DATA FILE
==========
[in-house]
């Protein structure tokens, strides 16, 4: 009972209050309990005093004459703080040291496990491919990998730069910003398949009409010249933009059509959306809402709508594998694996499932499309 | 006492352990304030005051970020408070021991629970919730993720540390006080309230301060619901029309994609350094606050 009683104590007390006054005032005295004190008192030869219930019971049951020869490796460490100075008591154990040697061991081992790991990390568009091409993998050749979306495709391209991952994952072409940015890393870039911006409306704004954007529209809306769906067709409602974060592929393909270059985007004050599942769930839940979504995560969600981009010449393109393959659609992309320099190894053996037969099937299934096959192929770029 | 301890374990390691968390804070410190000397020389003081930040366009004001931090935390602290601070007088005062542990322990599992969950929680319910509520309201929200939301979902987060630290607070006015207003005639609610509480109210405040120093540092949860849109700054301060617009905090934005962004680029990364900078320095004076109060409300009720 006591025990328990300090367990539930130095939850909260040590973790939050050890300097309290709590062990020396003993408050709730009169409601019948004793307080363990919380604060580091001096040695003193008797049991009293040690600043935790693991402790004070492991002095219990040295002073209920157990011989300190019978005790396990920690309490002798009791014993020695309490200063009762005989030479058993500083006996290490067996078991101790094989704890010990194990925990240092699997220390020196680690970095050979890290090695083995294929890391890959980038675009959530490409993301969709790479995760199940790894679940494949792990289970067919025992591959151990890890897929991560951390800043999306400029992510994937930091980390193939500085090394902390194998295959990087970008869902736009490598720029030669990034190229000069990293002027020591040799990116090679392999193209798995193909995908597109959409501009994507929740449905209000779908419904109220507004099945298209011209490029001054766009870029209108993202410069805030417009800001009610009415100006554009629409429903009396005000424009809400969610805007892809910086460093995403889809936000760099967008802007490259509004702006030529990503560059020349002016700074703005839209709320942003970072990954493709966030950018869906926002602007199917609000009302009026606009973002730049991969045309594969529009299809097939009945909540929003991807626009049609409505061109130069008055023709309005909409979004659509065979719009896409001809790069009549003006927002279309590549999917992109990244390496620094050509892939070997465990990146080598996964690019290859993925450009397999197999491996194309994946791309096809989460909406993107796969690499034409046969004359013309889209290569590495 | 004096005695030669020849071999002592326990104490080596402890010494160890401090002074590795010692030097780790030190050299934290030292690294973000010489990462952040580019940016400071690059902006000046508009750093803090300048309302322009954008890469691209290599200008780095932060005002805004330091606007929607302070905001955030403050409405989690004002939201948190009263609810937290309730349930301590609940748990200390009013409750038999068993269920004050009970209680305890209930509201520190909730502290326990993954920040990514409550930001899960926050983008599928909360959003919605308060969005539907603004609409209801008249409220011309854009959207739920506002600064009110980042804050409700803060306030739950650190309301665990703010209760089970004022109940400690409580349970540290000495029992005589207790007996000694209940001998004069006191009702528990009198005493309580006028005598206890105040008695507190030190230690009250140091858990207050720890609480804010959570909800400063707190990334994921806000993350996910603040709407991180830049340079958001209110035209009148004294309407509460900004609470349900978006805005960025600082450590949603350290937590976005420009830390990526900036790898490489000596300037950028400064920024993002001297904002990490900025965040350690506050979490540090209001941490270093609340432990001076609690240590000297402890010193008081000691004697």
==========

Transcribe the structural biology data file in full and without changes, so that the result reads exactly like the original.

[in-house]
């Protein structure tokens, strides 16, 4: 009972209050309990005093004459703080040291496990491919990998730069910003398949009409010249933009059509959306809402709508594998694996499932499309 | 006492352990304030005051970020408070021991629970919730993720540390006080309230301060619901029309994609350094606050 009683104590007390006054005032005295004190008192030869219930019971049951020869490796460490100075008591154990040697061991081992790991990390568009091409993998050749979306495709391209991952994952072409940015890393870039911006409306704004954007529209809306769906067709409602974060592929393909270059985007004050599942769930839940979504995560969600981009010449393109393959659609992309320099190894053996037969099937299934096959192929770029 | 301890374990390691968390804070410190000397020389003081930040366009004001931090935390602290601070007088005062542990322990599992969950929680319910509520309201929200939301979902987060630290607070006015207003005639609610509480109210405040120093540092949860849109700054301060617009905090934005962004680029990364900078320095004076109060409300009720 006591025990328990300090367990539930130095939850909260040590973790939050050890300097309290709590062990020396003993408050709730009169409601019948004793307080363990919380604060580091001096040695003193008797049991009293040690600043935790693991402790004070492991002095219990040295002073209920157990011989300190019978005790396990920690309490002798009791014993020695309490200063009762005989030479058993500083006996290490067996078991101790094989704890010990194990925990240092699997220390020196680690970095050979890290090695083995294929890391890959980038675009959530490409993301969709790479995760199940790894679940494949792990289970067919025992591959151990890890897929991560951390800043999306400029992510994937930091980390193939500085090394902390194998295959990087970008869902736009490598720029030669990034190229000069990293002027020591040799990116090679392999193209798995193909995908597109959409501009994507929740449905209000779908419904109220507004099945298209011209490029001054766009870029209108993202410069805030417009800001009610009415100006554009629409429903009396005000424009809400969610805007892809910086460093995403889809936000760099967008802007490259509004702006030529990503560059020349002016700074703005839209709320942003970072990954493709966030950018869906926002602007199917609000009302009026606009973002730049991969045309594969529009299809097939009945909540929003991807626009049609409505061109130069008055023709309005909409979004659509065979719009896409001809790069009549003006927002279309590549999917992109990244390496620094050509892939070997465990990146080598996964690019290859993925450009397999197999491996194309994946791309096809989460909406993107796969690499034409046969004359013309889209290569590495 | 004096005695030669020849071999002592326990104490080596402890010494160890401090002074590795010692030097780790030190050299934290030292690294973000010489990462952040580019940016400071690059902006000046508009750093803090300048309302322009954008890469691209290599200008780095932060005002805004330091606007929607302070905001955030403050409405989690004002939201948190009263609810937290309730349930301590609940748990200390009013409750038999068993269920004050009970209680305890209930509201520190909730502290326990993954920040990514409550930001899960926050983008599928909360959003919605308060969005539907603004609409209801008249409220011309854009959207739920506002600064009110980042804050409700803060306030739950650190309301665990703010209760089970004022109940400690409580349970540290000495029992005589207790007996000694209940001998004069006191009702528990009198005493309580006028005598206890105040008695507190030190230690009250140091858990207050720890609480804010959570909800400063707190990334994921806000993350996910603040709407991180830049340079958001209110035209009148004294309407509460900004609470349900978006805005960025600082450590949603350290937590976005420009830390990526900036790898490489000596300037950028400064920024993002001297904002990490900025965040350690506050979490540090209001941490270093609340432990001076609690240590000297402890010193008081000691004697």